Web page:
Abstract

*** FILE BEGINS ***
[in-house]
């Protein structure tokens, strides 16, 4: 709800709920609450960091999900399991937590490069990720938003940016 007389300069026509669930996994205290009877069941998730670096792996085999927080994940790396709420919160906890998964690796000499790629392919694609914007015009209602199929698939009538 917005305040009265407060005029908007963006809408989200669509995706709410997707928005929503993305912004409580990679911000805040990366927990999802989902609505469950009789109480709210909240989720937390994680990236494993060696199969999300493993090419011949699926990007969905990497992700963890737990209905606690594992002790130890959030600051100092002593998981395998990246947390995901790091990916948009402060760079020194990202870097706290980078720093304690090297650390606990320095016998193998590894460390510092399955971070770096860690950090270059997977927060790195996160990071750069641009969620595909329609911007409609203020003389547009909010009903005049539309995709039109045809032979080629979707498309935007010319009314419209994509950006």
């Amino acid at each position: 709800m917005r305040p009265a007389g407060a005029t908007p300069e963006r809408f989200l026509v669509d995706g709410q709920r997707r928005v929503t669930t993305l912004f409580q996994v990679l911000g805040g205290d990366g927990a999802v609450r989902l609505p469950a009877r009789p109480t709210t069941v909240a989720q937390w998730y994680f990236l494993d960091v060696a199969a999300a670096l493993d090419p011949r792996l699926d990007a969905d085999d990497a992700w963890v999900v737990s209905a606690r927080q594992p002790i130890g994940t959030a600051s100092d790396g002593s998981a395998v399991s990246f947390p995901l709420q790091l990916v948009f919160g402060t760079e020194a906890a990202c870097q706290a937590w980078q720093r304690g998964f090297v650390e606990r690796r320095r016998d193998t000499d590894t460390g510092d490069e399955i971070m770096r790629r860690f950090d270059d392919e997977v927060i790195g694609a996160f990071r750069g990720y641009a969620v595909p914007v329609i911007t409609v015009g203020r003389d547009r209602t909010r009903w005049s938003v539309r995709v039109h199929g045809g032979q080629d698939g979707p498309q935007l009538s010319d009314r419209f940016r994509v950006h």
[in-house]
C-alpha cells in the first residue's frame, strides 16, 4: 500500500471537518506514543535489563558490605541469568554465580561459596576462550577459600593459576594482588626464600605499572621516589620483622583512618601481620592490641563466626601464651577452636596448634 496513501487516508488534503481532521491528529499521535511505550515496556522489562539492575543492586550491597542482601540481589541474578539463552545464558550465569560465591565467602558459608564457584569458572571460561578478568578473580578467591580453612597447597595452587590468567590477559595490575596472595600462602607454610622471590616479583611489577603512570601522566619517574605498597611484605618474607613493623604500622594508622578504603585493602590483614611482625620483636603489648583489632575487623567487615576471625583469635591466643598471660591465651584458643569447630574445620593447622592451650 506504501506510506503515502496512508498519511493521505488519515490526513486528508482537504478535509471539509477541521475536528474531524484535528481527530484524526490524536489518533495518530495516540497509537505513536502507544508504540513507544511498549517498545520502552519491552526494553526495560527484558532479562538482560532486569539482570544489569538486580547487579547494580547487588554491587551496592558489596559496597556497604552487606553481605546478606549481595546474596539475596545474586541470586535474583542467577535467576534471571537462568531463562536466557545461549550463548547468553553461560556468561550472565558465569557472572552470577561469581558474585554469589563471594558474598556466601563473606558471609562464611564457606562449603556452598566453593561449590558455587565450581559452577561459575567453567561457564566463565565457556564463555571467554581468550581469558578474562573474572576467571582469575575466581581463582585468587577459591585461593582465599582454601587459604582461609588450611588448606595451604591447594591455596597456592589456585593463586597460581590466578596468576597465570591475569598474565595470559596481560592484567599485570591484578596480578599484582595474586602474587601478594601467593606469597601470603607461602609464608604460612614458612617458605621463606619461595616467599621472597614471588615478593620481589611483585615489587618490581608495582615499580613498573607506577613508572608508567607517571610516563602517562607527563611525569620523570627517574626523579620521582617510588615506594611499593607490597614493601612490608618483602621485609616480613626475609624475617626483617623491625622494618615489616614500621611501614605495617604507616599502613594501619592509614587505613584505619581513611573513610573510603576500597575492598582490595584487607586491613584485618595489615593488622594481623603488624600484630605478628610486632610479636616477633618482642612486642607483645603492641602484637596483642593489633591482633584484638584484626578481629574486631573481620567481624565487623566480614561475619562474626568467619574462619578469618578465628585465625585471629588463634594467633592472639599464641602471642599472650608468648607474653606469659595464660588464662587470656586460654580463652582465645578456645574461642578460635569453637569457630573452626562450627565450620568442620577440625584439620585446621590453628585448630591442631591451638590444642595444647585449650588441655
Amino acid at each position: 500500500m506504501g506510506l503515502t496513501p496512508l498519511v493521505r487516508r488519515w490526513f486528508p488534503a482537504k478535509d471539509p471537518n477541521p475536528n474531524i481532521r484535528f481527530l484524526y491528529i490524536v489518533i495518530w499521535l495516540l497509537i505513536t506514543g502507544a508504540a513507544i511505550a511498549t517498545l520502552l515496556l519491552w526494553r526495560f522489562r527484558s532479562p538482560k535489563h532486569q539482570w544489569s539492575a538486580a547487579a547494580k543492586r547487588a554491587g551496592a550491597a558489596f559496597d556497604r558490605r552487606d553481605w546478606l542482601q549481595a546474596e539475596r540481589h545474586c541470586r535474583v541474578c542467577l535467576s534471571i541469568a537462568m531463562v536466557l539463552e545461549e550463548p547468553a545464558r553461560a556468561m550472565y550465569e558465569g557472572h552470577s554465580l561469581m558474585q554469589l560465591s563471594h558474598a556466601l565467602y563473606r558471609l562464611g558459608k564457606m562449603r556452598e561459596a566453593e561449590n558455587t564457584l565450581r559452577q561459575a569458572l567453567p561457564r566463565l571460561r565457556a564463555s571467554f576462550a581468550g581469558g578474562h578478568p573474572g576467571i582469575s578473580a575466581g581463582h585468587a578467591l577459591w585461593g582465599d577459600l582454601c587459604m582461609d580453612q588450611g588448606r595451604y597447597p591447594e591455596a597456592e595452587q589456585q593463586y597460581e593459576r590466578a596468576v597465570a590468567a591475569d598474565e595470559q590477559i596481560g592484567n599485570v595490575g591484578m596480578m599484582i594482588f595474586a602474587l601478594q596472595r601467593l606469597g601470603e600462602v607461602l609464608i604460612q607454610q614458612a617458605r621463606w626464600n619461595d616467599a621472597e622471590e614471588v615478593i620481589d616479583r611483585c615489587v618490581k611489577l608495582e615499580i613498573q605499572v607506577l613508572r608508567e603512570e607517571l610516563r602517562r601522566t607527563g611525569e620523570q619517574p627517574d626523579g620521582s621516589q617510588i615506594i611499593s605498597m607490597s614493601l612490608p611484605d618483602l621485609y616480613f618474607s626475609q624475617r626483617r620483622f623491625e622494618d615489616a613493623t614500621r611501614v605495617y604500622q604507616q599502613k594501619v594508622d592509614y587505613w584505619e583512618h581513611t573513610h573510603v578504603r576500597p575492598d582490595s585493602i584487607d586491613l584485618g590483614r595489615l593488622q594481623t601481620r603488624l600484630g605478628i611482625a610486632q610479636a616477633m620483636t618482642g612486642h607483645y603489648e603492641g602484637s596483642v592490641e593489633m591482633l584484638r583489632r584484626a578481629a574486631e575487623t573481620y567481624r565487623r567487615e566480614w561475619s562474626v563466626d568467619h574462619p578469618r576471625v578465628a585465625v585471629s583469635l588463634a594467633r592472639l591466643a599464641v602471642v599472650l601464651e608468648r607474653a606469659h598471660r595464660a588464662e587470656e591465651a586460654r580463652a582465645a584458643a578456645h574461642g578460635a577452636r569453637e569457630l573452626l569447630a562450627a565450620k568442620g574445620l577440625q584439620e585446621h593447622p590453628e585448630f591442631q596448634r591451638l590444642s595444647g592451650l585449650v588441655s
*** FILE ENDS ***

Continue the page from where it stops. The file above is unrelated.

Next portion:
Using triaxial numerical experiments, we investigated the evolution of the state of stress and that of the bulk instantaneous and finite strain during ongoing convergence and subsequent progressive tectonic unloading of a warm and buoyant continental lithosphere. Various unloading histories of the driving tectonic force were considered. As the tectonic force progressively declines, the instantaneous strain evolves from plane strain to horizontal constriction in a direction perpendicular to that of convergence, and finally to horizontal flattening. During the progressive unloading of the tectonic force driving convergence, bulk constrictional strain accommodates the release of accumulated gravitational stress. The decline of the triaxial strain rates to low values reduces the potential for the orogen-parallel linear fabric to be erased by horizontal flattening. This is confirmed by the finite strain ellipsoid that evolves toward plane strain with a long axis parallel to the orogen. In the ca. 2.5 Ga Gawler and Terre Adélie cratons, we have identified a well-preserved and widespread horizontal linear fabric. As suggested by our numerical experiments, we associate the development of this linear fabric with the waning stages of late Archean convergence.

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